July 24, 2008

CWM

Chemical Waste Management (CWM) has been in the news lately for two proposals that would impact their business operations. The first, which consists of sending almost 75,000 tons of toxic waste from a Superfund site north of Glens Falls to CWM, appears to be a no-brainer. After all, who wants 1,500 truckloads of PCBs running through their neighborhood?

But this facility in Porter is the only hazardous waste dump in the Northeast, so is it better to ship it through New York State to some other location even further away? The company has already taken in nearly 33,000 tons of waste from a project site in Schenectady County, and nearly 25,000 tons of contaminated soil from a site in Delaware County came to CWM last year. This simply looks like another case of not-in-my-backyard. The reality of the situation is that we do have a hazardous waste facility in Niagara County. They need to be able to do what they are in business to do.

Which leads us to the second recent issue for CWM. They have placed an application with the New York State Department of Environmental Conservation to expand the current facility. CWM officials have asked the state to allow them to build a new, 50-acre landfill on their 710-acre site.

Again, we must wonder why the opposition? They are a hazardous waste landfill. Does anyone like the fact that there corporations in the past have polluted earth? Of course not. But CWM is in business to take that material and either clean it or place it in a location which will keep it away from the general population. Who in Porter did not know this when they moved there?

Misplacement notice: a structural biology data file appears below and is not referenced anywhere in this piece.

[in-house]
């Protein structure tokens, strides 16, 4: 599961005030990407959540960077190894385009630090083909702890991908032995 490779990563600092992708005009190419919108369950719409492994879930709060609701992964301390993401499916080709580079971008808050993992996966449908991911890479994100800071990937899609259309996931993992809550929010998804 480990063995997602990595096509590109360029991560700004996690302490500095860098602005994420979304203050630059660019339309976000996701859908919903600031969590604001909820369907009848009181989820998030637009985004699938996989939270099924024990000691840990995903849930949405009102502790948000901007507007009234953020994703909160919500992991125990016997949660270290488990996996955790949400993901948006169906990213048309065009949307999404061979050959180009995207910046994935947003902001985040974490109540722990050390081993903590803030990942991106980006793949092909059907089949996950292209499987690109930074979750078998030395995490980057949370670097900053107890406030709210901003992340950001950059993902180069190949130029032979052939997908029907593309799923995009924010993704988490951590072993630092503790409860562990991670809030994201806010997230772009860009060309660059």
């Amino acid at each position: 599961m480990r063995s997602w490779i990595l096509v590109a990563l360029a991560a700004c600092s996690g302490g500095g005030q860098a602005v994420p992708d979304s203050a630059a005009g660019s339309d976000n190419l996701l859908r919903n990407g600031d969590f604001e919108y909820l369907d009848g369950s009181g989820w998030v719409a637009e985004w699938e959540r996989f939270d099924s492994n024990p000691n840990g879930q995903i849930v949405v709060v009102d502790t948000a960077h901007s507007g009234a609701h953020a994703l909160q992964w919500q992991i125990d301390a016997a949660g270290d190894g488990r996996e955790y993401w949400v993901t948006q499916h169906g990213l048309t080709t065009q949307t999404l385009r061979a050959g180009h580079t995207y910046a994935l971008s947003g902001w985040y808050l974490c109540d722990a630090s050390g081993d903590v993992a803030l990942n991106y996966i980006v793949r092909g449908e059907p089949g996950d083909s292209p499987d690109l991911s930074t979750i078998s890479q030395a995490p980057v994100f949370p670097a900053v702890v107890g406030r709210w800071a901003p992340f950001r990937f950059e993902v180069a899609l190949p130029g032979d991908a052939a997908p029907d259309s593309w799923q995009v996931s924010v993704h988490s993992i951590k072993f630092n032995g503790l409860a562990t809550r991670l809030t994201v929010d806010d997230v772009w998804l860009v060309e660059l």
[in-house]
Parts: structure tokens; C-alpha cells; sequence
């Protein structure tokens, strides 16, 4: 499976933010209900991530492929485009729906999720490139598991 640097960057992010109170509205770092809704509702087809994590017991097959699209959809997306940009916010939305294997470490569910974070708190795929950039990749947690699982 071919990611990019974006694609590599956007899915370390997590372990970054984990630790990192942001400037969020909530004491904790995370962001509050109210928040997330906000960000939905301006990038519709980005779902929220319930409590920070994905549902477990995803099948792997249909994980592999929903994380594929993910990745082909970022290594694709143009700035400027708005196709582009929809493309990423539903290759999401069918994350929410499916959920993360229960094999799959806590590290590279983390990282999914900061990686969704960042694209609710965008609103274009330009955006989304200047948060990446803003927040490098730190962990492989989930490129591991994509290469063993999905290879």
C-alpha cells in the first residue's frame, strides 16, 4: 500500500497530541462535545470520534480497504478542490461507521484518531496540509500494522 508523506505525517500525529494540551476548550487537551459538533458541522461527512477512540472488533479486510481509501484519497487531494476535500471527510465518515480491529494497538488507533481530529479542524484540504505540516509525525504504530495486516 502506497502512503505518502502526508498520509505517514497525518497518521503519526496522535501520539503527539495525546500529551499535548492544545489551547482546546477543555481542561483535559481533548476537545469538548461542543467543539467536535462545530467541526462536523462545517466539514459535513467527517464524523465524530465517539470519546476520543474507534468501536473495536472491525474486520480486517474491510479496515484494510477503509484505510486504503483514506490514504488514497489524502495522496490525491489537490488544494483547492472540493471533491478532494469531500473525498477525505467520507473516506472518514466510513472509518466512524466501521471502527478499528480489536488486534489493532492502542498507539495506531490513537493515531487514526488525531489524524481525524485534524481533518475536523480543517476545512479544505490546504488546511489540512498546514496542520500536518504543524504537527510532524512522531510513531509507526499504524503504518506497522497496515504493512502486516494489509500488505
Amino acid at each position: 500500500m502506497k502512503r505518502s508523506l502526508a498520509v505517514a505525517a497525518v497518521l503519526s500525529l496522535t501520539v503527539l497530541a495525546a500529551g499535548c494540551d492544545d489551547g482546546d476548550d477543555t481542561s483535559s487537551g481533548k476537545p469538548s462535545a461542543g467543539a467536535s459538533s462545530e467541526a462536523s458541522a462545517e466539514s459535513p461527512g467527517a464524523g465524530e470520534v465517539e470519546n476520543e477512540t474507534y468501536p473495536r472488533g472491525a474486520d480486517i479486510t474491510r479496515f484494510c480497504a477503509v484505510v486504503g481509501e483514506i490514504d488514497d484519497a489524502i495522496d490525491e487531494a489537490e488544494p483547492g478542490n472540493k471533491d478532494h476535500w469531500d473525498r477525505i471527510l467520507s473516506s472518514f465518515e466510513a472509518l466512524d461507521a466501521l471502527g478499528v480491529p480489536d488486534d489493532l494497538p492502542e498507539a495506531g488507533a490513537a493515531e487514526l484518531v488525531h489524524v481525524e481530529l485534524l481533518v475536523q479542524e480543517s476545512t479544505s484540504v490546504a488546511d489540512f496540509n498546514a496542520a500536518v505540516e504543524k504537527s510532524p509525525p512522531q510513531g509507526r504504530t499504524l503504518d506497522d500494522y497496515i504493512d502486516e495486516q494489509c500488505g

As a side note, I'd love to know what the Erie County Leg is doing passing a resolution opposing the expansion of CWM, especially since Erie County has shipped 116,000 tons of hazardous waste from Erie County projects alone in recent years.

The other part of this equation is brownfields. The state is investing hundreds of millions into remediating brownfield sites. Many of these sites are contaminated. If corporations which are investing in these sites experience exponential costs of shipping the material because it now needs to go out of state, many of these projects will not get done. The economic impact would be very detrimental.

In the end, it comes down to CWM and their ability to conduct business in a responsible manner. There are massive amounts of regulations that they must follow. The day that they are no longer a responsible neighbor, some of this criticism may be appropriate. Until that day, they are simply another business in Niagara County and should be treated as such.

10 comments:

Mr. Pink said...

Hobbes, it's pretty clear that it's not in your backyard or you wouldn't be so cavalier in your attitude toward thousands of tons of toxic waste coming to Niagara County.

Senator Maziarz is right on in his opposition to this because he knows there is no need to put the community at risk when other viable alternatives are available to shipping the waste here.

To say that CWM is just another business operating in Niagara County is foolish. Cal Span isnt' burying nasty stuff in our soil, First Niagara isn't importing toxic waste and even a major manufacturer like Delphi has a good environmental record.

Fawn Leibowitz said...

Every toxic waste facility is in someone's backyard. No one wants it in their neighborhood. So where is it to go? They are heavily regulated and have proven to take every precaution. The First Niagara analogy is a bit of a stretch, don't you think? Delphi has a good environmental record as far as dumping. Good for them. Not every company is that diligent. For companies that have been less responsible, there's CWM to clean up the mess.

Frank DeGeorge said...

Fawn,

I assume you don't have kids in Lew-Port. The waste of Schenectady has to go somwhere...how about NOT in the backyard where other people's kids go to school.

What is it about the victim mentality in Niagara County that we feel we have to accept being everyone else's armpit.

Go George go, keep this crap out of here.

Joe Niagara said...